Summer Internship in Beijing – Sebastien Santens
My name is Sebastien and I am currently in my final year of my LLB degree at the University of Glasgow. During the summer, I completed a three-month internship at Chance Bridge Partners (Beijing), a boutique Chinese law firm, which specialises in cross-border transactions. I hope that this blog post will provide some useful insight into my experience in Beijing and encourage others to make use of placement opportunities whether through the University directly, or through University alumni connections.
I first heard of Chance Bridge at the beginning of my third year in Glasgow, when the firm’s Managing Partner, Ms. Ning Zhu (Glasgow LLM, 2006), came to Glasgow and held a talk on practicing law in China. In the second semester of the same year, the law school announced the opportunity to complete an internship at Chance Bridge, which I immediately applied for. The application was straightforward and coordinated jointly with the law school, who were very helpful throughout the process (I would like to offer my special thanks to Javier Solana for all his assistance). I learnt my application had been successful around 3 months before the placement was to begin, which was helpful as it gave me enough time to sort out accommodation, book flights and prepare myself.
Chance Bridge specialises in several different fields including competition/anti-trust, intellectual property, capital markets and cross-border investment and financing. The firm brands itself as a Chinese law firm with a ‘global commitment’; its core practice remains entirely Chinese, but the firm focuses on working with Chinese clients looking to do business outside of China, as well as non-Chinese clients looking to do business in China. I was working in the cross-border investment and financing department working with three of the firm’s associates and Ms. Zhu (the managing partner). As most already know, China is now truly an economic super-power, but ‘Going Global’ has recently become the compelling force for China’s economic transformation and a growing pursuit for Chinese enterprises. Working within the cross-border transactions department gave me a unique opportunity, as a European law student, to gain an insight into how China is shifting the global economic stage.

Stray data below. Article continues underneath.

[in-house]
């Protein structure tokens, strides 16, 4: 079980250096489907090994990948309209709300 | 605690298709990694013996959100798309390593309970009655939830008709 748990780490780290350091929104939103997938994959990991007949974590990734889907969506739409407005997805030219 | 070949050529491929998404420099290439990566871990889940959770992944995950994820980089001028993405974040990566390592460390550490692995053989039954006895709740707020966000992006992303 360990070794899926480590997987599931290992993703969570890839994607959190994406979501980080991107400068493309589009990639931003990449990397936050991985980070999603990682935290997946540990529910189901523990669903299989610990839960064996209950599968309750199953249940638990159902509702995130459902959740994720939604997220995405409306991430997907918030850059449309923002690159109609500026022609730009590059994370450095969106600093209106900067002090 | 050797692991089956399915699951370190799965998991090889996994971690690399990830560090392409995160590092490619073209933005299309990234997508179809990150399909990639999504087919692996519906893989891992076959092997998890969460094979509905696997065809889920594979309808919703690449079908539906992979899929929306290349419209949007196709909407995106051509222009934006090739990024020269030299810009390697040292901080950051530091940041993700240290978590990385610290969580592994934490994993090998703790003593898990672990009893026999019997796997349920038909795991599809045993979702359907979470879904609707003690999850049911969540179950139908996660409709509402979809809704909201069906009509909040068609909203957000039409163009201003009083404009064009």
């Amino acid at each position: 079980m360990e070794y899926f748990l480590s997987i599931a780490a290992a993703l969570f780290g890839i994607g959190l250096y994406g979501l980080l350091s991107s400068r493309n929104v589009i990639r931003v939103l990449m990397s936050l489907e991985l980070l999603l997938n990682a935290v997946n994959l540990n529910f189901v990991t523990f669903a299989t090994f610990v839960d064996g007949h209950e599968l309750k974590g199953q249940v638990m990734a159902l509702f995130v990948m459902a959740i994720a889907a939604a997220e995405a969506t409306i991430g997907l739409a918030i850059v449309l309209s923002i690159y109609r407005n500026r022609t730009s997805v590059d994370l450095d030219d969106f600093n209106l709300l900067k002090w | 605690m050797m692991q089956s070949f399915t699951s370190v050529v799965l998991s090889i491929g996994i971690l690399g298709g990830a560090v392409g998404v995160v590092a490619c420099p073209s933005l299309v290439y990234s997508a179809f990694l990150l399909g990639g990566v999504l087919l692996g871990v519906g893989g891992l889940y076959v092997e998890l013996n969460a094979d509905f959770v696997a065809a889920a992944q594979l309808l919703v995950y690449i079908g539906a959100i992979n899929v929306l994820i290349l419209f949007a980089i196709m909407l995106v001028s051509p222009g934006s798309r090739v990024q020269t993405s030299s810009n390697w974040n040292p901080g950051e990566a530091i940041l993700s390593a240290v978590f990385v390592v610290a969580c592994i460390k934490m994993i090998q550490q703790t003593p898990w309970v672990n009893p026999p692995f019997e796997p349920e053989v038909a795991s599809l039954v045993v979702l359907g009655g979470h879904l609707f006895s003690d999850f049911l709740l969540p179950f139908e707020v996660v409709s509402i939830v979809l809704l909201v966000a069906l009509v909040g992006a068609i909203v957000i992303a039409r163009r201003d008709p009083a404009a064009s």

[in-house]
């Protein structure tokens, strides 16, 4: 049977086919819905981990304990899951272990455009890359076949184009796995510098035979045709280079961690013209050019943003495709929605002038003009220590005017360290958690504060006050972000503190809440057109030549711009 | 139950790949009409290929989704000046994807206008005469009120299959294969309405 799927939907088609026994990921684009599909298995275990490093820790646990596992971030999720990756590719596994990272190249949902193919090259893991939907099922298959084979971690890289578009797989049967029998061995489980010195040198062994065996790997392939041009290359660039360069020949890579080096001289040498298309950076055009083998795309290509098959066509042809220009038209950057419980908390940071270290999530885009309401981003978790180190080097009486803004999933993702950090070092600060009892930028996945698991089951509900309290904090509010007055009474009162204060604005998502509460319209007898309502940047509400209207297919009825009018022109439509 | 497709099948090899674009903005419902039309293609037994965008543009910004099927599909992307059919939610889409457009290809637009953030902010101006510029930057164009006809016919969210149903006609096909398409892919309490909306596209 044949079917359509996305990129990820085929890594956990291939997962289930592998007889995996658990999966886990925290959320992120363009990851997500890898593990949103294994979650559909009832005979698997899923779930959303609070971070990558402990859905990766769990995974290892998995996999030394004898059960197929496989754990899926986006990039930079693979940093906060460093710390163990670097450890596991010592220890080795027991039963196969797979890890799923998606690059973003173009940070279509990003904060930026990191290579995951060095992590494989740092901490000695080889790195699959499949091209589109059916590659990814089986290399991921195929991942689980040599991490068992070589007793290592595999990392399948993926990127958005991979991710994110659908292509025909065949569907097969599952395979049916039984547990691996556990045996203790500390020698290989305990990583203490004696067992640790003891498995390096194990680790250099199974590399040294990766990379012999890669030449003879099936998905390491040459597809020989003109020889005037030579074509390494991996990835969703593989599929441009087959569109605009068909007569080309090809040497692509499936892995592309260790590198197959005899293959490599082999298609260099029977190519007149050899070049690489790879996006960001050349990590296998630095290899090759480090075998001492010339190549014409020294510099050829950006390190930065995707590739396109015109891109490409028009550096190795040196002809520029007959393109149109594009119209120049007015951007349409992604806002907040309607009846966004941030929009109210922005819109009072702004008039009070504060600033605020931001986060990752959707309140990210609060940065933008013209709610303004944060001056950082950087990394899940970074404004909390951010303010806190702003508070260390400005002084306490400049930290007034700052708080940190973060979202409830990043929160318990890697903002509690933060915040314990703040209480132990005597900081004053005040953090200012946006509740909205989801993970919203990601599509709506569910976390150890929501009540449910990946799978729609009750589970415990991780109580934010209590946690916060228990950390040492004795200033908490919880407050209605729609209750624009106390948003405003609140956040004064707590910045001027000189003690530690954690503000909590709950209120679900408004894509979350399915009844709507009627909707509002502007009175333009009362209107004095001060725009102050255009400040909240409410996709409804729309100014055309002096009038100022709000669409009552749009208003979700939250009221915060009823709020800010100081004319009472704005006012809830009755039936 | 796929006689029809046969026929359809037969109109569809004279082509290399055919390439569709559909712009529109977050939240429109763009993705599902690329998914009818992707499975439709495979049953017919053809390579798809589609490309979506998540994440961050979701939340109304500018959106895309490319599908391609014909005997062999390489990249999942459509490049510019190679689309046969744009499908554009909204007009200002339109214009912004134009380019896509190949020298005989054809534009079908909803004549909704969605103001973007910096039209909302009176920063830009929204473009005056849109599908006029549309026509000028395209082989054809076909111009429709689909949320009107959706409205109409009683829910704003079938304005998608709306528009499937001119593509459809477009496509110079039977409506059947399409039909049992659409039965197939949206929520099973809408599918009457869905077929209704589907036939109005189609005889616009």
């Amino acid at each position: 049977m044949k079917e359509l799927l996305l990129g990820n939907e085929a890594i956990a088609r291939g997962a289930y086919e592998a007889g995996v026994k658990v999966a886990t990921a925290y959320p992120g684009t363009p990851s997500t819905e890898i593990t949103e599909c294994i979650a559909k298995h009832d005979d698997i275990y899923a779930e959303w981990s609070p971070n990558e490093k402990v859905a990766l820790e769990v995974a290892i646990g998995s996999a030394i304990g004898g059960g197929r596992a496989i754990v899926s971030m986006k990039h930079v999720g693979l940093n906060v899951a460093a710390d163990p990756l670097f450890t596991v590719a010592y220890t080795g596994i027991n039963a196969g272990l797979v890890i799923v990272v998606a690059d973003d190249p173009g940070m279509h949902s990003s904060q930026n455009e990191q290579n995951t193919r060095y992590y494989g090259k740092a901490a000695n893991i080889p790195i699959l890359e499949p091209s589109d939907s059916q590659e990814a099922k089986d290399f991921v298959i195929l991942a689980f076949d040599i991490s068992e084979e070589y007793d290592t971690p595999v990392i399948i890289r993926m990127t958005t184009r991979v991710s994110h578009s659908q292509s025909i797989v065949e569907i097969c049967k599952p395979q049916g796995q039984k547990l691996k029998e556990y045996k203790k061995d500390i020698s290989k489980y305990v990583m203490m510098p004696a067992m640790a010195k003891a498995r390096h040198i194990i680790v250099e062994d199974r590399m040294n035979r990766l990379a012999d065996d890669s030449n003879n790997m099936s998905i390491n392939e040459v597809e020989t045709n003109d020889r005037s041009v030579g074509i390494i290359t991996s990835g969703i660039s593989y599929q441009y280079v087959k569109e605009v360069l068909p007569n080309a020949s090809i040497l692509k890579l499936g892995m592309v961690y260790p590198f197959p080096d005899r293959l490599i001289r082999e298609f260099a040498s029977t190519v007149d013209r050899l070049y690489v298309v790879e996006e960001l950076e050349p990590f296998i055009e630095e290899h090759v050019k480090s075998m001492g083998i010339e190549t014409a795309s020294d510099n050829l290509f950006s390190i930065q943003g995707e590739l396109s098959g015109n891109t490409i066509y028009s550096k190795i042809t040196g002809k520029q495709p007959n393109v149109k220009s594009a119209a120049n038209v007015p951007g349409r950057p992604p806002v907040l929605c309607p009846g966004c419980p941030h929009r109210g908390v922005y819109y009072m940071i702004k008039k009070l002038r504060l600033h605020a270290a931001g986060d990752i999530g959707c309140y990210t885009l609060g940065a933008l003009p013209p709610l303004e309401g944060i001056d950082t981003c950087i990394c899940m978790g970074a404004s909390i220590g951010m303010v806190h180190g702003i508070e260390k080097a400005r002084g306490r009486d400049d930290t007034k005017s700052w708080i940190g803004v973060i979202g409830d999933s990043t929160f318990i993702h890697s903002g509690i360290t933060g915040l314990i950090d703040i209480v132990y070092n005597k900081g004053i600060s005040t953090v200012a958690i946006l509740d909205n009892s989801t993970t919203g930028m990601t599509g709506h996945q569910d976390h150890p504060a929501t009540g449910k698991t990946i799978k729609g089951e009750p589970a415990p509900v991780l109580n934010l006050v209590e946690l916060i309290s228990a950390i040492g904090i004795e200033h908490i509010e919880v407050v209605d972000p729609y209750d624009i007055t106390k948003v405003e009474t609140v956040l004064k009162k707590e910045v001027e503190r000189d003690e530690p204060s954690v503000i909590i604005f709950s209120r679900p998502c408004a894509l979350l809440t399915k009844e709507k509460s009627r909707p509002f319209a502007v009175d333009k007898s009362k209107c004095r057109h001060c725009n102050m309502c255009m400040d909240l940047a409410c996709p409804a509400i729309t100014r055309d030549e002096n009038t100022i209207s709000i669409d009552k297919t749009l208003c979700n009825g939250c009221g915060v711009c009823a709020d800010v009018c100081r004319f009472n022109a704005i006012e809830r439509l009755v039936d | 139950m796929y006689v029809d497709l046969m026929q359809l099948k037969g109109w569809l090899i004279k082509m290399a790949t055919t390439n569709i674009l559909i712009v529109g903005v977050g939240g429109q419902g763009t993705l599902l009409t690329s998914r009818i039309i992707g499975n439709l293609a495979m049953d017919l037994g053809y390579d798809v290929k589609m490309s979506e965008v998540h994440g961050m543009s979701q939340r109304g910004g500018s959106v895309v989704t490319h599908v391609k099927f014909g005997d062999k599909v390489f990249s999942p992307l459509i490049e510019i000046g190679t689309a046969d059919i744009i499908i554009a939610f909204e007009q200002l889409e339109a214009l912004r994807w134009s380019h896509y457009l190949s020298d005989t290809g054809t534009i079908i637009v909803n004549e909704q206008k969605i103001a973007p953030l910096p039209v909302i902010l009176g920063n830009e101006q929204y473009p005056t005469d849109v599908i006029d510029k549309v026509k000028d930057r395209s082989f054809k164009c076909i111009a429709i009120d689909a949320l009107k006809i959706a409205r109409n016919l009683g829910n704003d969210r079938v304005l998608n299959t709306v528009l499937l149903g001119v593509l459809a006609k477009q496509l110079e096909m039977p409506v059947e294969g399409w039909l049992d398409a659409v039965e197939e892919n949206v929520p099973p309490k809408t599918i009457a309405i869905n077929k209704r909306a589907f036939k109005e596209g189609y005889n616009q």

I arrived in Beijing in June and was one of only two non-native Chinese people working in the office. I didn’t speak any Mandarin before arriving. Nonetheless, the language barrier did not present itself as much of an issue. In the office, most of my colleagues had studied for a Masters in either Europe or the United States and all had learned some English at school. Outside of the office, all the Subway signs are pointed out in English making it relatively easy to navigate the city and my kind friend Jess, from Glasgow (whose parents were living in Beijing at the time), gave me a little book with translations which I could use if I ever needed to get a taxi. I was also lucky to befriend the other non-Chinese intern working in the office, who had already been living in Beijing for two years and could show me around. In that sense, I really think I was lucky as I had a support network to help me find my footing in the first couple of weeks.
Accommodation was more difficult to sort out. I spent my first two weeks living in a hostel room, shared between four other people. Finding accommodation in Beijing was not easy because non-Chinese citizens are only allowed to stay in accommodation where they have been registered by the landlord with the police. Many landlords are therefore reluctant to take in foreigners; however, I eventually found a host on Airbnb who turned out to be really nice and helped me whenever I needed anything. Despite a few setbacks, I was never particularly stressed as my colleagues at the office were always happy to help me out and it was quite an empowering experience having to sort out little things that I never had to deal with previously, all whilst being surrounded by a completely different culture.
What I enjoyed most about my internship was the level of responsibility and independence that I was given throughout my time with Chance Bridge. The range of tasks that I was given was vast, from giving a presentation on China’s ‘One Belt One Road Initiative’ to delegates from LAWASIA (the Law Association for Asian and the Pacific), through to compiling a report on Private Equity in China. I assisted in almost all work that had an English-speaking element to it and this really gave me a unique opportunity to explore various legal issues and gain more knowledge about subject matter that I had never previously encountered. I truly appreciated the opportunity to carry out meaningful work (in the sense that it was valued by the firm and its clients), and to be able to work with very talented professionals in the field. The hours could often be very long, but I enjoyed working in an environment that could often be challenging, but always motivating. The fact that I was not working in a stereotypical 9 – 5 environment meant that time flew by and I was always interested in what I was doing. I doubt there are many work placements where a law student in their penultimate year of the LLB would be offered to do such technical and interesting work.
I am thankful that the Glasgow School of Law has such an extensive network of alumni, which ultimately helped me gain this invaluable experience. I would strongly recommend other students to search out similar opportunities: look beyond the UK, and even Europe, because law firms in countries like China present the possibility for young aspiring lawyers to gain a multitude of skills that will always be helpful in future career paths. I think the experience I have gained working in Beijing with Chance Bridge will hold me in good stead as China continues to reshape global dynamics.